chlorofluorocarbons and investigational blood substitutes. and textiles. automotive.. and insulation of electrical wire. Perfluorohexane sulfonate (PFHxS) has also been used to synthesize the fluoropolymers used in firefighting foams and some carpet treatments. low volatility (as salts or ionized) and can remain in the environment and bioconcentrate in animals (e. U. POSF-based polymers have been used in a wide variety of products such as waterproofing. 2003. However. 2006). Perfluorooctanoic acid (PFOA) has been manufactured since the 1950s. as a solubilization aid in the synthesis of polytetrafluoroethylene. electrical and electronics.. perfluorooctane sulfonamide.g. some fish bioconcentrate Perfluorinated Compounds Serum Perfluorobutane Sulfonic Acid Serum Perfluorodecanoic Acid Serum Perfluorododecanoic Acid Serum Perfluoroheptanoic Acid Serum Perfluorohexane Sulfonic Acid Serum Perfluorononanoic Acid Serum Perfluorooctanoic Acid Serum Perfluorooctane Sulfonic Acid Serum Perfluorooctane Sulfonamide Serum 2-(N -Ethyl-Perfluorooctane sulfonamido) Acetic Acid Serum 2-(N -Methyl-perfluorooctane sulfonamido) Acetic Acid Serum Perfluoroundecanoic Acid CAS number 335-76-2 307-55-1 375-85-9 355-46-4 375-95-1 335-67-1 1763-23-1 754-91-6 2058-94-8 Abbreviation PFBuS PFDeA PFDoA PFHpA PFHxS PFNA PFOA PFOS PFOSA Et-PFOSA-AcOH Me-PFOSA-AcOH PFUA Fourth National Report on Human Exposure to Environmental Chemicals 247 . 2006). Worldwide annual production of PFOA was estimated to be 260 metric tons in 1999 (Prevedouros et al. primarily as its ammonium salt. and their oxidation products. fluoropolymer products are used in a wide range of industries including aerospace. building/construction. chemical processing. N-methylperfluorooctanesulfonamidoacetic acid (Me-PFOSA-AcOH) and N-ethylperfluorooctanesulfonamidoacetic acid (EtPFOSA-AcOH). Production rates and emission rates have fallen since 2002 after conversion to a new synthesis process. Discussed here are perfluoroalkyl acids. several pathways (during manufacturing) can lead to formation of PFOS or other sulfonyl-containing PFCs as residual contaminants in the final polymer products. Perfluorononanoic acid (PFNA) was an impurity in the process that produces PFOS. current manufacturing Perfluorinated Chemicals in this Report practices reduce the formation of these by exclusively using fluorotelomers (Prevedouros et al. N-methylperfluorooctanesulfonamidoethanol (MeFOSE) and N-ethylperfluorooctanesulfonamidoethanol (EtFOSE). 2005. has been the heat-resistant non-stick coatings used on cooking ware and other protected surfaces. The PFCs have limited water solubility. There are many other fluorocarbon type chemicals which are not addressed here. manufacture of POSF-based products began ending in about 2000. Fluoropolymers have applications in waterproofing and protective coatings of clothes. and alcohols which are by-products. Olsen et al.S. Because of their properties. and other products... Other perfluoroalkyl carboxylates of various chain lengths were also formed in the process used prior to 2002. polytetrafluoroethylene. PFOSA). In addition. or form in the final product (e. Other PFCs (including small amounts of PFOA) can also form as side-reaction by-products in the synthesis of POSF (e.S.. respectively. A major application of one important fluoropolymer. fire retardant foam. may be markers of food or consumer exposures. Global production that year for POSF materials was 3700 metric tons (Prevedouros et al. end products. EPA. perfluorooctane sulfonate.. or processing aids used in the synthesis of fluoropolymers. and fire protection. such as perfluorochemical telomers. U. adhesives. amides.Perfluorochemicals Perfluorochemicals General Information The perfluorochemicals (PFCs) are molecules in which all bonds of the alkyl chain are carbon-fluorine bonds except for the terminal functional group. 2003). 2006). finalized perfluorochemical polymer products. PFOA is usually not a residual contaminant in non-stick surfaces made of polytetrafluoroethylene. and also as constituents of floor polish. Perfluorooctanesulfonyl fluoride (POSF) was synthesized as a polymerization starting material.. furniture. semiconductor.g.g.. MeFOSE and EtFOSE have been used in food packaging and textile treatments. textiles. PFOS) (Hekster et al. or form as degradation products during its reaction to create the intermediate reacting monomers.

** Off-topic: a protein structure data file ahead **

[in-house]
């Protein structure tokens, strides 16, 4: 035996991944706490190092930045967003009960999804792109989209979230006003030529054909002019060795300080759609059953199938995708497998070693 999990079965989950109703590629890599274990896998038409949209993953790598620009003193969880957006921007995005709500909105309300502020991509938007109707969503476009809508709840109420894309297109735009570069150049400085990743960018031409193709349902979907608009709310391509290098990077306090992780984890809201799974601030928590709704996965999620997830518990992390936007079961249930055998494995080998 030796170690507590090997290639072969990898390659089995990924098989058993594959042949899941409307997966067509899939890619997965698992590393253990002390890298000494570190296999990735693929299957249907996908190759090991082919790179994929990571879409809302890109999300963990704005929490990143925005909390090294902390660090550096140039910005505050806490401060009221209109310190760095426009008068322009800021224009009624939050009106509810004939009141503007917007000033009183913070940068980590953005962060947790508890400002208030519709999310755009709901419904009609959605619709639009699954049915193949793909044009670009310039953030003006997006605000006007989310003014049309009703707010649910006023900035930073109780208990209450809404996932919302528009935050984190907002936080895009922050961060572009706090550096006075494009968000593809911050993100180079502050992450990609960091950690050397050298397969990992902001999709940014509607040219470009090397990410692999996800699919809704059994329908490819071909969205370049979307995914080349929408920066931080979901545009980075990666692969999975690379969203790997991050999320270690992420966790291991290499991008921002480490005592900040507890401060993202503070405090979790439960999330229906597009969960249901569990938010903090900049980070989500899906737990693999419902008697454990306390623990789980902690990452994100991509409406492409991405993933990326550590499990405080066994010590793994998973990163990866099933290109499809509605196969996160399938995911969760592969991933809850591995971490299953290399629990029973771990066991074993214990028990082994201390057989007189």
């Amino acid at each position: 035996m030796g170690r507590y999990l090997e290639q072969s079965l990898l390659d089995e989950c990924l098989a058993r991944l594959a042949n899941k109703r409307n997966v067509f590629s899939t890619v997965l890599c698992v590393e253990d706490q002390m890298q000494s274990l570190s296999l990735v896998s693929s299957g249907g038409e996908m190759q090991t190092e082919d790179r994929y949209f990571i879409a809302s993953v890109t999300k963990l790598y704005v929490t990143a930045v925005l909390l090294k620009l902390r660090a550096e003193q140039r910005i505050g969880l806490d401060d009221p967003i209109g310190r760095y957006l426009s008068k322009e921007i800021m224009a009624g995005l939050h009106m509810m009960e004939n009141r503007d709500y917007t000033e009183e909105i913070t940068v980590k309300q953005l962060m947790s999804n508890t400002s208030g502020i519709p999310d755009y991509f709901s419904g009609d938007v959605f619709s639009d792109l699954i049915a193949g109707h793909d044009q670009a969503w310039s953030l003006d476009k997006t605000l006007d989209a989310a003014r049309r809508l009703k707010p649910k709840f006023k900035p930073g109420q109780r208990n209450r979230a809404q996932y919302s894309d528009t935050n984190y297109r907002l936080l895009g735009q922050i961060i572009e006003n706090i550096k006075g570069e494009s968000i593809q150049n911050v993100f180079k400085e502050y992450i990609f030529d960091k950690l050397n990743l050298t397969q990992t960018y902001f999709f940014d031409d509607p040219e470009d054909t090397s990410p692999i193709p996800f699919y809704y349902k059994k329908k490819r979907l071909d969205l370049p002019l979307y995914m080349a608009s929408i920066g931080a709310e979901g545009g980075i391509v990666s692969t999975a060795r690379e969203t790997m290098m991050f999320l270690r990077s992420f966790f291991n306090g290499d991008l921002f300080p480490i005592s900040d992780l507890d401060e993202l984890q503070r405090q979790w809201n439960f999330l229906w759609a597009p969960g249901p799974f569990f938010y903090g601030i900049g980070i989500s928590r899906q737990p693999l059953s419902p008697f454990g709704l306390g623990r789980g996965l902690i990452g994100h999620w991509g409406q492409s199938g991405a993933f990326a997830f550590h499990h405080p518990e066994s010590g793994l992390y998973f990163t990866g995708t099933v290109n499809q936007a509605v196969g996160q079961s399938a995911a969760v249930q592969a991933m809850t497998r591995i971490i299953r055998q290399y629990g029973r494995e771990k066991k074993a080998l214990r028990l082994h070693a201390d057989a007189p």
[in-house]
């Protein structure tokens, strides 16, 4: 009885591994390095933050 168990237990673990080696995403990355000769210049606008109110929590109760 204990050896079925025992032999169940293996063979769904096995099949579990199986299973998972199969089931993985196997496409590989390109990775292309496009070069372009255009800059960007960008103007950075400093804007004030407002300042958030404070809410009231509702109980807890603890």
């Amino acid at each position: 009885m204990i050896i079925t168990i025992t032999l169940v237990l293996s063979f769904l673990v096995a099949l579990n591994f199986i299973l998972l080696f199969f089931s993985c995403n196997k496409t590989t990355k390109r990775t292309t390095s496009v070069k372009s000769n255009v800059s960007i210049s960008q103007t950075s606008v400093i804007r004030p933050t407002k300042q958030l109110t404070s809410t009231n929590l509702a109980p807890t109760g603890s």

heptadecafluoro-1-decanol. 2005). C6. * Not calculated: proportion of results below limit of detection was too high to provide a valid result. but limited observations in humans suggest that only one-fifth of the total body clearance is renal (Harada et al. It is unclear if environmentally degraded telomer products are a major source of other PFCs. C7). 2005). and in human blood and semen (Calafat et al. population from the National Health and Nutrition Examination Survey. Tittlemier et al. All sources of human exposure are uncertain.. interval) Selected percentiles ( 95% confidence interval) Sample 95th < LOD size 2094 Total Age group 12-19 years 20 years and older Gender Males Females Race/ethnicity Mexican Americans Non-Hispanic blacks Non-Hispanic whites years 03-04 50th < LOD < LOD 75th < LOD 90th * 03-04 03-04 * * < LOD < LOD < LOD < LOD < LOD < LOD < LOD < LOD 640 1454 03-04 03-04 * * < LOD < LOD < LOD < LOD < LOD < LOD < LOD < LOD 1053 1041 03-04 03-04 03-04 * * * < LOD < LOD < LOD < LOD < LOD < LOD < LOD < LOD < LOD < LOD < LOD < LOD 485 538 962 Limit of detection (LOD.. 2000.. The liver toxicity of several PFCs is evident by vacuolization and lipid accumulation in both rodent and monkey livers (Seacat et al.. but probably include dietary sources (Kannan et al. endocrine and immune effects. Prevedouros et al... kidney. Human health effects from PFCs at low environmental doses or at biomonitored levels from low environmental exposures are unknown. C5. Excepting PFOS and PFOA.4. Serum Perfluorobutane sulfonic acid (PFBuS) Geometric mean and selected percentiles of serum concentrations (in µg/L) for the U. 2004) and may be attributable to the ability of PFCs to affect intracellular lipid binding proteins. 2005. there is limited information on the sources. 2007a). PFCs have been identified in surface coastal and ocean waters (Yamashita et al. environmental fate. 2004). 2006a. the 8-2 telomer. growth retardation and delayed sexual maturation (Kennedy et al. PFOA preparations used in many studies may also contain a small percentage of other chain length perfluoroalkyl acids (i. Keller et al.. the perfluoroalkyl acids (PFOA and PFOS) do not tend to accumulate in fat tissue. 2004.. 248 Fourth National Report on Human Exposure to Environmental Chemicals .. 2004. including immunologic effects and tumor induction. Olsen et al. 2004.. in part.. 1990). in a wide variety of marine and land animals (Kannan et al. which may vary for some chemicals by year and by individual sample. 2005). Kannan et al. 2003a and 2004a). Survey Geometric mean (95% conf. and β-oxidation of lipids (Kudo et al. The ammonium salt of PFOA has been tested at high doses in mammalian animal studies and produced altered weights of the liver. Lau et al.Perfluorochemicals PFOS greater than 2000-fold over aquatic levels).. peroxisomal proliferation. 2004). see Data Analysis section) for Survey year 03-04 is 0. or effects of other PFCs. 1995. Vanden Heuvel et al. In some cases. human toxicokinetics. 2003. Taniyasu et al... 2004.S. U.. PFOA (and probably other perfluoroalkyl acids) exist in the anionic state at physiologic and environmental pHs and their distribution in the body is determined.. hepatotoxicity.e. Lau et al. Unlike many organohalogen contaminant chemicals. 2002. Bookstaff et al.. The PFCs often measured in human serum are listed in the table. EPA.. Guruge et al. The elimination half-life of PFOA in humans is roughly estimated to be 3. PFOS and PFOA levels in archived bird eggs from Sweden have increased thirtyfold from 1968 to 2003 (Holmstrom et al. 2003).. approximately 4.. and in offspring.5 years and for PFOS. by high protein binding in plasma and other proteins. 2007). Both PFOA and perfluorodecanoic acid have been shown to reduce androgen levels in laboratory animal studies (Biegel et al. but the relevance of peroxisomal pathways in humans is unclear (Kennedy et al.. Some of the effects in animals may be mediated through peroxisomal proliferation. PFOA has been reported to cause liver. PFOA is mostly excreted in the urine in animal studies.8 years (Olsen et al. 2005.. thymus and spleen. pancreas. 2003). < LOD means less than the limit of detection. 2006.. 1993). may metabolize or degrade to PFOA (Dinglasan et al. environmental breakdown products of the telomers used to make fluoropolymers or the metabolic products of fluorochemicals in the body can produce PFCs that are measured human blood. For instance.S. 2005.. but still can have long residence times in the body..